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Showing posts from January, 2016

My MidWest tour (Wisconsin-Madison, Michigan and Miami)

I very much enjoyed my recent trip to visit the EA teams at three Universities in the American Midwest.My hosts were generous with their time and gladly shared their knowledge and experience of establishing Enterprise Architecture practices.I learnt a lot about EA techniques and even more about the soft skills required to establish an EA practice for a large and diverse institution with a limited budget.
The topics of our discussions reflected the different priorities that the three institutions have set for their EA teams.The UM-W team focus on major initiatives rather than try to map the overall space.They provide EA input to assess which aspects of the current state need most attention and then helping with the transition to the new processes.This seems to reflect the steer I was given by a Gartner consultant, to show some immediate business outcomes.
The other two institutions are taking a more systematic approach in that they are attempting to define certain artefacts across all…

EA and IT Service Management

EA and IT Service Management
I completed my USA trip with a visit to the EA team at Miami University.For the uninitiated (as I was), don't confuse this with the city in Florida: Miami University is in Oxford, Ohio, and takes its name from that of the local Native American tribe.
The EA team at Miami is newer than the other teams I visited on this trip.Still, they have managed to achieve quite a lot in the few years of their existence.Their CIO has tasked them with mapping the current state of the five domains (Business, Information, Applications, Infrastructure and Security) and they have made good progress with this.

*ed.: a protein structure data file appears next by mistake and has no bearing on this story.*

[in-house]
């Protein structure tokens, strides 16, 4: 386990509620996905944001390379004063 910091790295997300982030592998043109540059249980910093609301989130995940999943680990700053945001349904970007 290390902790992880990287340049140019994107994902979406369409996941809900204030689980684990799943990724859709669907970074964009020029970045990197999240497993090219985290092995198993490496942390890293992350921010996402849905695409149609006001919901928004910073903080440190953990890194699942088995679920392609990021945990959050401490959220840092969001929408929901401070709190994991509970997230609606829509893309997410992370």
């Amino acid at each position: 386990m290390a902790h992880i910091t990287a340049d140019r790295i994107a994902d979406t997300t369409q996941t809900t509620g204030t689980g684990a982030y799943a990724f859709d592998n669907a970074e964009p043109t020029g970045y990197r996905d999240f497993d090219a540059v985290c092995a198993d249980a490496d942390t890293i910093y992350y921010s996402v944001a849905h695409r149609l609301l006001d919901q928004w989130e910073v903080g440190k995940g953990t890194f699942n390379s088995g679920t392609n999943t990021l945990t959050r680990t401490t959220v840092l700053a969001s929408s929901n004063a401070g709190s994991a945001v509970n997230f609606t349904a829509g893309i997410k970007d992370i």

Their Enterprise Architect chose to use simple tools for this task.By using Google sheets to collect data, they could crowd source much of the information, getting input from the staff within each org unit who know the details of which applications are used to deliver which capabilities.This had a secondary effect of publicising the work of the EA team within the U…

Michigan Enterprise Strategic Assessments

Today I visited the EA team at the University of Michigan in Ann Arbor.One of the things they showed me was their template for IT services to document their strategic plans.These are called MESAs, which stands for Michigan Enterprise Strategic Assessment.The name was adopted to fit the shape of the headline diagram in the template, which looks like this example:

Components of the service are placed along the curve to reflect their position in the life-cycle at UMich.As the deployment of a technology or other service component becomes more mature, it moves along the curve from left to right.The vertical axis shows when the component is in wide use.The curve is the same for all services – it is like the Gartner hype curve rather than a graph of specific values.The icon for each component shows whether a component is recommended or deprecated, with more recent versions of the chart also including an icon for components which are being evaluated.